A Hospital War Reflects a Bind for Doctors in the U.S.
NEW YORK TIMES: …A little over half of the 1,400 doctors in southwestern Idaho are employed by St. Luke’s or its smaller competitor, St. Alphonsus Regional Medical Center.
Many of the independent doctors complain that both hospitals, but especially St. Luke’s, have too much power over every aspect of the medical pipeline, dictating which tests and procedures to perform, how much to charge and which patients to admit. ..
Boise’s experience reflects a growing national trend toward consolidation. Across the country, doctors who sold their practices and signed on as employees have similar criticisms. In lawsuits and interviews, they describe growing pressure to meet the financial goals of their new employers — often by performing unnecessary tests and procedures or by admitting patients who do not need a hospital stay… (more)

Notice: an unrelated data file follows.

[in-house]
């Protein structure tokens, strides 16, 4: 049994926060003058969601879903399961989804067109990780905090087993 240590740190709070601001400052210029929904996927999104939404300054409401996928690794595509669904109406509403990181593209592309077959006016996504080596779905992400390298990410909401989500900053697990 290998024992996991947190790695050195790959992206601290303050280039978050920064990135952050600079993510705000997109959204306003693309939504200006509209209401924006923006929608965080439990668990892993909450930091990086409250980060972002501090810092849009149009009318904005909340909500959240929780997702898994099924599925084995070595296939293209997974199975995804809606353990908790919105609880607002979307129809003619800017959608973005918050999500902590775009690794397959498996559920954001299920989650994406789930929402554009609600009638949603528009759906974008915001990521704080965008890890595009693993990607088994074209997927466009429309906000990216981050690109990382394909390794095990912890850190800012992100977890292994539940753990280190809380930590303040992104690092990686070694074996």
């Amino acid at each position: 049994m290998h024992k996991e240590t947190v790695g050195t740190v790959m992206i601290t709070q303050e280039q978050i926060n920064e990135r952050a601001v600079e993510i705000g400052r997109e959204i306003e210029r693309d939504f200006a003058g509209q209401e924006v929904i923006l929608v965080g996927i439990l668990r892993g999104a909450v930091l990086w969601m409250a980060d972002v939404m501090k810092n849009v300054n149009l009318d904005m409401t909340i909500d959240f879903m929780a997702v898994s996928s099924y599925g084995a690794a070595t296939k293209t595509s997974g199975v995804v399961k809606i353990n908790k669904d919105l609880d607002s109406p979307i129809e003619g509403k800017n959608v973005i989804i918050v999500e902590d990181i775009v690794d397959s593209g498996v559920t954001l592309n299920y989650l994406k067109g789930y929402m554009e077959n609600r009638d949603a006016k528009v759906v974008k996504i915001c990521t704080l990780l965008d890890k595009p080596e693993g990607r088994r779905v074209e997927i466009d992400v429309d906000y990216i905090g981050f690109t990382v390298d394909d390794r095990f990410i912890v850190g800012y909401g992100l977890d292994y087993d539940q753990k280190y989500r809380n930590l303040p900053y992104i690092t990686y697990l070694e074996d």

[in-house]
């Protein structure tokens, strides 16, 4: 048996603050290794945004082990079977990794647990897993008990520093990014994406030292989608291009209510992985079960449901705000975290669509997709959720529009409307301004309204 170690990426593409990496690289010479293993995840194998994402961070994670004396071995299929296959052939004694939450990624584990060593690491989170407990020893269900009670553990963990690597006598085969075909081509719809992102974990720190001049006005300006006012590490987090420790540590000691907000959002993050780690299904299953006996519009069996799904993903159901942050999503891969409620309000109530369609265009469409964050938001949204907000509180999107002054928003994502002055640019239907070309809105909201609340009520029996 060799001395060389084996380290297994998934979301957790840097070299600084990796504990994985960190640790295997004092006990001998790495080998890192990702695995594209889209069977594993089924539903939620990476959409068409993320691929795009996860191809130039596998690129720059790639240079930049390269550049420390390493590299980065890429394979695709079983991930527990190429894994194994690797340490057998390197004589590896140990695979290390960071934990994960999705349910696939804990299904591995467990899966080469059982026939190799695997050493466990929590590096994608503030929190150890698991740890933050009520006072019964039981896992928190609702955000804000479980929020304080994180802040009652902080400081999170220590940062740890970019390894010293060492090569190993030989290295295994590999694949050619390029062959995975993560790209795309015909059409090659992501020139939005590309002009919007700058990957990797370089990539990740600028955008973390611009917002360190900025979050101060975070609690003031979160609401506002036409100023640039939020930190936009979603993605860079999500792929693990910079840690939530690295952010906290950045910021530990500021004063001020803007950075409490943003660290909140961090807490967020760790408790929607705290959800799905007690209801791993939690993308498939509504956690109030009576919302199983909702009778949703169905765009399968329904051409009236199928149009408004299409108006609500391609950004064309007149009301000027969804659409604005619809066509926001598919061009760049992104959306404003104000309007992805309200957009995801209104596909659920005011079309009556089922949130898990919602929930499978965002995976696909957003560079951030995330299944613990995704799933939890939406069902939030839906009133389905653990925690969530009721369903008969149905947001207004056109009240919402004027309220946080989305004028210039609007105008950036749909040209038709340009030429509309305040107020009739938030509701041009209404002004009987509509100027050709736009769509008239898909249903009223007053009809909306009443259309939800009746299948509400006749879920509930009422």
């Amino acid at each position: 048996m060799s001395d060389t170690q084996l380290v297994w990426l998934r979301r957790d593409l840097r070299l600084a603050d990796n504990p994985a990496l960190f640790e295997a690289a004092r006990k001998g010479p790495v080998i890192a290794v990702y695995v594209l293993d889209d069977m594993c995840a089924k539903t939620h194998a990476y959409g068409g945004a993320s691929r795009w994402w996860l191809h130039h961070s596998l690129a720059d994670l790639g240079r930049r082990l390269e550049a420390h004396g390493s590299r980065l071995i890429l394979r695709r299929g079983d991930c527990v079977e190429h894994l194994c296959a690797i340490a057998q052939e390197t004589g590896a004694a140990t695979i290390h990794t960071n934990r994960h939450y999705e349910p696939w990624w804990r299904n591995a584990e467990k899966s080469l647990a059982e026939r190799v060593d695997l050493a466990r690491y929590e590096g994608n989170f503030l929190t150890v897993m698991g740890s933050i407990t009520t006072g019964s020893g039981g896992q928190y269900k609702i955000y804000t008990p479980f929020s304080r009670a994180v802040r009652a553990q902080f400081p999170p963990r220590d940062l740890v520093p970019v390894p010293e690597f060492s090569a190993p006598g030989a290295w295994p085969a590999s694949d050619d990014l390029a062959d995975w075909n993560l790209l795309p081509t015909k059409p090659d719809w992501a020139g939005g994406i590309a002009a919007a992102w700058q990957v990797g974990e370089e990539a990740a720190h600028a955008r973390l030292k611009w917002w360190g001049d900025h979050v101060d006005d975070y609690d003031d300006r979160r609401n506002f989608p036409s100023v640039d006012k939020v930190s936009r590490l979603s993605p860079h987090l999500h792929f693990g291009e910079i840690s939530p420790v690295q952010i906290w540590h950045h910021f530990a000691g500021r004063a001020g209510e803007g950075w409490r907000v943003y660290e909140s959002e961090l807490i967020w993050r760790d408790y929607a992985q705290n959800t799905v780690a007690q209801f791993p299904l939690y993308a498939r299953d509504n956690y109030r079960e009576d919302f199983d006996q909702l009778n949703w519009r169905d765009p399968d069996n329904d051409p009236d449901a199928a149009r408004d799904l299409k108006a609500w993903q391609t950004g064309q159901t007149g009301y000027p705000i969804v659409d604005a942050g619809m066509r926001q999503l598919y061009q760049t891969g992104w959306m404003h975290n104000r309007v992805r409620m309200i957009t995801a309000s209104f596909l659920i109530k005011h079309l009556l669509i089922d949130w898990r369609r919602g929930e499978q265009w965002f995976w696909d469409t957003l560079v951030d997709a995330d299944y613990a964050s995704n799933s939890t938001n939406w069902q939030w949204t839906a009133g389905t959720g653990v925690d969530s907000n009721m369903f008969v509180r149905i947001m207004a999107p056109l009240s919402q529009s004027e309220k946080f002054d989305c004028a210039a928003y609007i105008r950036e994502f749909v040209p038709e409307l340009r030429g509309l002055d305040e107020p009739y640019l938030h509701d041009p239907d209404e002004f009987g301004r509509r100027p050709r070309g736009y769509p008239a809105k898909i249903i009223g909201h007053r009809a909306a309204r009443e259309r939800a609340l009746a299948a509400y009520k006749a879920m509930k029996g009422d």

EDITOR: Lancaster General Health now controls perhaps half of the major practices her in the county and continues to acquire more. Does this reach by a chartered ‘Public Charity’ for monopolistic control serve the community? Is it likely that the outcome for Lancaster will be different than Boise, Idaho and elsewhere across the country?